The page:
Quick, what is better than getting your hands on a new piece of tech? Being amongst the first in the world to do so. No surprise then, that getting an invite to the new Pixel 3a launch event had me rubbing my hands in anticipation. With the launch of the Pixel 3a range, Google has taken a plunge into heated waters. The sub 40k segment is interesting to be in. Not quite budget, not quite high end. In a price sensitive market like India, the sales figures of any smart-phone will inevitably come down to what a manufacturer decides to compromise on. Because make no mistake, compromise will be involved. No manufacturer will make a claim to be “the best” here…… Or can they?

The usual strategy would be to take the middle path. Which is to say, present a device with middling performance and middling features at a middling price. This is usually what customers expect at this price range and this is what they will get. The more interesting option though, would be to double down on certain key features and not bother with things that, hopefully, do not matter. Google has taken the latter path. I’ve been using the 3a XL for a couple of weeks now and these are my thoughts.

Design wise, there is little to separate the 3a XL from its high end counterpart. Viewed from the front, it looks almost exactly like the Pixel 3XL. The only notable difference being the absence of the much talked about “bathtub notch”. From the back, the only difference would be the single lens camera as opposed to the XL’s dual lens setup. The differences are more pronounced in the audio department with the 3a eschewing the XL’s dual front facing speakers for a mixed approach. The top of the 3a houses a front facing speaker while the bottom sports two along the lip, flanking either side of the charging port (USB C). Also making a return is ye olde 3.5 mm jack, for those you that refuse to let that one go (seriously folks, this is 19th century tech, lets please move on shall we?)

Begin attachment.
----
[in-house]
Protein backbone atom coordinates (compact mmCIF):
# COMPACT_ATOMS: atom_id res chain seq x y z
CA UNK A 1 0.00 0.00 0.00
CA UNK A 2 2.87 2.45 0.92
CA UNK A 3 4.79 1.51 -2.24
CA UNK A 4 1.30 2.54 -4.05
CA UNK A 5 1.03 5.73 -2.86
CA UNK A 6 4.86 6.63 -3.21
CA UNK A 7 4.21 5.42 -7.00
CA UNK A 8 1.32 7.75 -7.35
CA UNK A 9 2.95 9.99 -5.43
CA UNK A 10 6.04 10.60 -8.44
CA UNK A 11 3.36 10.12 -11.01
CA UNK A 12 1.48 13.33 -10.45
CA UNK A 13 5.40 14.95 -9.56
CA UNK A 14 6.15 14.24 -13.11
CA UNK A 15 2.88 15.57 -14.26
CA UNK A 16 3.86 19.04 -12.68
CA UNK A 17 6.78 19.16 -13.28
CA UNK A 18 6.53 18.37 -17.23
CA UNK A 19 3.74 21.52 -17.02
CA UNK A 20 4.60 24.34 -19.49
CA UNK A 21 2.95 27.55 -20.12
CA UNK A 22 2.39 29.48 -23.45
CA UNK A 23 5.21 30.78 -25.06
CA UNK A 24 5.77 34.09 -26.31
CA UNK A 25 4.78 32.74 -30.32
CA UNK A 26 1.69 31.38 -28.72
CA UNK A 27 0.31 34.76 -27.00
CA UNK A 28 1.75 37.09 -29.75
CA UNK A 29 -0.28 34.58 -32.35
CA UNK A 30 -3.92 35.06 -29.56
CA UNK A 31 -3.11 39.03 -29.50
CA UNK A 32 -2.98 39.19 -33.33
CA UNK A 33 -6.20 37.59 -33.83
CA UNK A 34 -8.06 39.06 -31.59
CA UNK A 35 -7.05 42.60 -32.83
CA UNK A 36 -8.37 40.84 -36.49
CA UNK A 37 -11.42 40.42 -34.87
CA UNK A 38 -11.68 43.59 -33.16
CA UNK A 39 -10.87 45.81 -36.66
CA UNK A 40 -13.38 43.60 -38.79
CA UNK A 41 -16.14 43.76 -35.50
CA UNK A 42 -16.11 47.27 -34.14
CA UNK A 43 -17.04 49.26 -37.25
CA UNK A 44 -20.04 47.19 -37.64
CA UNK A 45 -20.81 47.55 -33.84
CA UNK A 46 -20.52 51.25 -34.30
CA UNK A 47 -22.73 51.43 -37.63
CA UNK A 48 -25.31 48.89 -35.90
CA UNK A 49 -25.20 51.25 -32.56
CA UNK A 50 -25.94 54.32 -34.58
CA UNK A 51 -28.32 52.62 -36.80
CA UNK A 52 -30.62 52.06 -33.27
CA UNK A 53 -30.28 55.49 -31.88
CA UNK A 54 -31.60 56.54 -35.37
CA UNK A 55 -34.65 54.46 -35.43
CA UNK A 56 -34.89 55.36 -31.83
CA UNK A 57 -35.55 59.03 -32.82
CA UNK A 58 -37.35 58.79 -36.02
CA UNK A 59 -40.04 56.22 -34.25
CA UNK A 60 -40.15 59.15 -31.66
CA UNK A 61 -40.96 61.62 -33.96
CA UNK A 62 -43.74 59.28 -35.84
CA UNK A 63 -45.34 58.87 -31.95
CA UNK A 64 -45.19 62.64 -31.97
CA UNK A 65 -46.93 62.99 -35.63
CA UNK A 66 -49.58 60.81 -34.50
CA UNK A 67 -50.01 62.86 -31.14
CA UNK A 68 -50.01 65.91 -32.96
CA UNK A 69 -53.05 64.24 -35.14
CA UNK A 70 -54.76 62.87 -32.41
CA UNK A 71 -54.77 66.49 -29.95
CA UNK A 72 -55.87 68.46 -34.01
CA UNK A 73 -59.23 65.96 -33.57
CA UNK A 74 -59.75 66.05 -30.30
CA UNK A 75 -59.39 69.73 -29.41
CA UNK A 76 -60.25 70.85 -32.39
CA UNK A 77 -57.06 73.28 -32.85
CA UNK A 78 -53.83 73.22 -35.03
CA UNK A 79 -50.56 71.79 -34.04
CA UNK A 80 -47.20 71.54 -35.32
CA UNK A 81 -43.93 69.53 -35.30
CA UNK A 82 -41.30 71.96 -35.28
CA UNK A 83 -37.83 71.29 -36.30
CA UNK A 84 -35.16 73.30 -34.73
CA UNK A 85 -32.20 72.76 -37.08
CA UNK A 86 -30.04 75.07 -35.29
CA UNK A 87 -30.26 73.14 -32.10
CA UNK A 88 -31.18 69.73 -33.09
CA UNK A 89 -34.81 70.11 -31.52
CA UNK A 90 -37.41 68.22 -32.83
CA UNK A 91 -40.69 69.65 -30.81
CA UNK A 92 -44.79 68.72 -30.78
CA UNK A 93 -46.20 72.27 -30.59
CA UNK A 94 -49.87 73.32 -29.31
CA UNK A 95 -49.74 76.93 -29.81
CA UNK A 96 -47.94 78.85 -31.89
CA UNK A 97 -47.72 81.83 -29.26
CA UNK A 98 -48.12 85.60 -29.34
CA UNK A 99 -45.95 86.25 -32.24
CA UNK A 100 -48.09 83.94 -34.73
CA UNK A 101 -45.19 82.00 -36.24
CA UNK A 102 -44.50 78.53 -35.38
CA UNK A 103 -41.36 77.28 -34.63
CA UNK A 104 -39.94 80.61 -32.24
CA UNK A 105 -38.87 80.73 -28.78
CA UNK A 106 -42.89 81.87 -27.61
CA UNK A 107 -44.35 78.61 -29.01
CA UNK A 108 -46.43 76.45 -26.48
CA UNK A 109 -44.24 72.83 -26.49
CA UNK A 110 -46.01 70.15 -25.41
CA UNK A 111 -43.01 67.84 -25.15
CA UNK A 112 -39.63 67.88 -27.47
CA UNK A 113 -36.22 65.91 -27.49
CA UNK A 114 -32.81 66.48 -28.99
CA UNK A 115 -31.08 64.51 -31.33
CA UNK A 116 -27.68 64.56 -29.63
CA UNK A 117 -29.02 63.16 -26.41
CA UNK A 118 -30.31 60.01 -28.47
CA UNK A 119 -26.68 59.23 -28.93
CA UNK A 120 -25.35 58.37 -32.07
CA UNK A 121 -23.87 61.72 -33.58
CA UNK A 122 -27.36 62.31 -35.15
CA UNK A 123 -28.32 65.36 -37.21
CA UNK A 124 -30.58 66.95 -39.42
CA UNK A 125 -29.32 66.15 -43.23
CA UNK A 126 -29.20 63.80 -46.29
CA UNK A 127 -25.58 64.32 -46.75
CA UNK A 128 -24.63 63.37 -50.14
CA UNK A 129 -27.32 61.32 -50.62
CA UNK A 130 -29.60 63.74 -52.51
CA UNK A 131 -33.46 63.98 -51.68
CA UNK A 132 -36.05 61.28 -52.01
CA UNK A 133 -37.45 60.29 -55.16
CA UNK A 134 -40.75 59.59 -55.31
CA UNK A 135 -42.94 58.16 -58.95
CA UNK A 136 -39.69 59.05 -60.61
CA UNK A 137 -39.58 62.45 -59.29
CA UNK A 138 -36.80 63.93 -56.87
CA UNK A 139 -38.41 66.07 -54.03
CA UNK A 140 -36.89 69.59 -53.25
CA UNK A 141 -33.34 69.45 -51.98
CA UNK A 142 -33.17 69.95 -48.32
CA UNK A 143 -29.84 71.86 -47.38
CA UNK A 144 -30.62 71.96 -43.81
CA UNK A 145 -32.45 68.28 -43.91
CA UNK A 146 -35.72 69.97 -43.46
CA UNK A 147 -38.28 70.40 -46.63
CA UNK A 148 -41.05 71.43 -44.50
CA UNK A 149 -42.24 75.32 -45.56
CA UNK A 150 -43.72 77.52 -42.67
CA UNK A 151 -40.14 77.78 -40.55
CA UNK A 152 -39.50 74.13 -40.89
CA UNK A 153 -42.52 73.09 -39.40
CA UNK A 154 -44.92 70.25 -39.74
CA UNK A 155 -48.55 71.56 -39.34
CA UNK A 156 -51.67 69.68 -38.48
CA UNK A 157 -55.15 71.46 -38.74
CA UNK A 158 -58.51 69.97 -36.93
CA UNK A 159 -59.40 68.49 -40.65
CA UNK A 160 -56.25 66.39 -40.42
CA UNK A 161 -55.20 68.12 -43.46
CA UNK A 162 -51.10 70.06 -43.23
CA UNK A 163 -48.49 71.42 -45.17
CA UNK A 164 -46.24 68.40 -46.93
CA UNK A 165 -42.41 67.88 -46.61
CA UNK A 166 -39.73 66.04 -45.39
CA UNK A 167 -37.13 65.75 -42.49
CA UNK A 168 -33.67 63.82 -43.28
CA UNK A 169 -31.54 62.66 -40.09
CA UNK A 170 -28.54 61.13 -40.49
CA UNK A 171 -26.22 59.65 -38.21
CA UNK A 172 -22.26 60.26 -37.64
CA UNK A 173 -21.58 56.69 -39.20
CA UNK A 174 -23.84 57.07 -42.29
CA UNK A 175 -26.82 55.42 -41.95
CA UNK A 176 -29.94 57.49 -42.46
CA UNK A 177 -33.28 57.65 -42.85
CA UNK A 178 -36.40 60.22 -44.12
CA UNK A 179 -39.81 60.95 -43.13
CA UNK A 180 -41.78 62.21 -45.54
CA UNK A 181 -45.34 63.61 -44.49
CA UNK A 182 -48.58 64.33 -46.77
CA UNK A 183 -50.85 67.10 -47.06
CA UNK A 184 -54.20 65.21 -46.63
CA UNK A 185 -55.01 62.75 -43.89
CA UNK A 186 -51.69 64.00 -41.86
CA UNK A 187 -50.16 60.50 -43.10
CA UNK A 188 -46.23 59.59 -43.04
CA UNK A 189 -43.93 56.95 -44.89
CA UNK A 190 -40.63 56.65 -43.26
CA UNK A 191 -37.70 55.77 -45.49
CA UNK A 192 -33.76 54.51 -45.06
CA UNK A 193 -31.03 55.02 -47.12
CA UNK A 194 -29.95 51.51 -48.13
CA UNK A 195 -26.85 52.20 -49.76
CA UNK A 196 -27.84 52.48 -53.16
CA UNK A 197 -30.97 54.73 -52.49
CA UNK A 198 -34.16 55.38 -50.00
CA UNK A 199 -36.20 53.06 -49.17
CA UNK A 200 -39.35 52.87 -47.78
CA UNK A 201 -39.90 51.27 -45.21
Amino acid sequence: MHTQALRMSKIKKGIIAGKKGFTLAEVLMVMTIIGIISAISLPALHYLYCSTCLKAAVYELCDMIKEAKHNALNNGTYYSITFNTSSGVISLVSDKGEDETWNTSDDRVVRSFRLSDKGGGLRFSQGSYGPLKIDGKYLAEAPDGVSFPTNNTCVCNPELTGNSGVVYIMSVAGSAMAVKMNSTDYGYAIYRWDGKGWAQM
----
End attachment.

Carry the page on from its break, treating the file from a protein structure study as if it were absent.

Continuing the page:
Build quality is decent but the plastic body lacks the solidity of the XL’s metal finish. On the plus side, the 3a XL is technically a tad lighter and thus should be comfortable to hold for longer periods of time. I say “technically” because in my experience, the weight difference is negligible. As with the flagship models, folks that insist on a bezel-less display will be disappointed. Also on the chopping block are waterproofing and wireless charging. The latter is far from a deal breaker but the former might be an issue for some people.

Coming from my primary device (A Pixel 3XL), performance wise, the 3a definitely feels like a step down. But hey, this a device that is half the price. Much like its big brothers, the 3a has been saddled with only 4 gigs of RAM. I’m still scratching my head over that one. Still, it is far from being a slouch. When it comes to most standard use cases, the 3a is capable enough. These are the numbers I got by bench-marking on PC Mark and 3D Mark:

As you can see, the 3a XL’s performance puts it comfortably in the middle of the pack. Not unexpected given the Qualcomm Snapdragon 670 running the show. This is still a snappy phone, but no where near current flagship models. Ultimately, this will come down to what you are upgrading from. Its safe to say that even those “middling” numbers will beat the pants off most flagship devices from two years ago.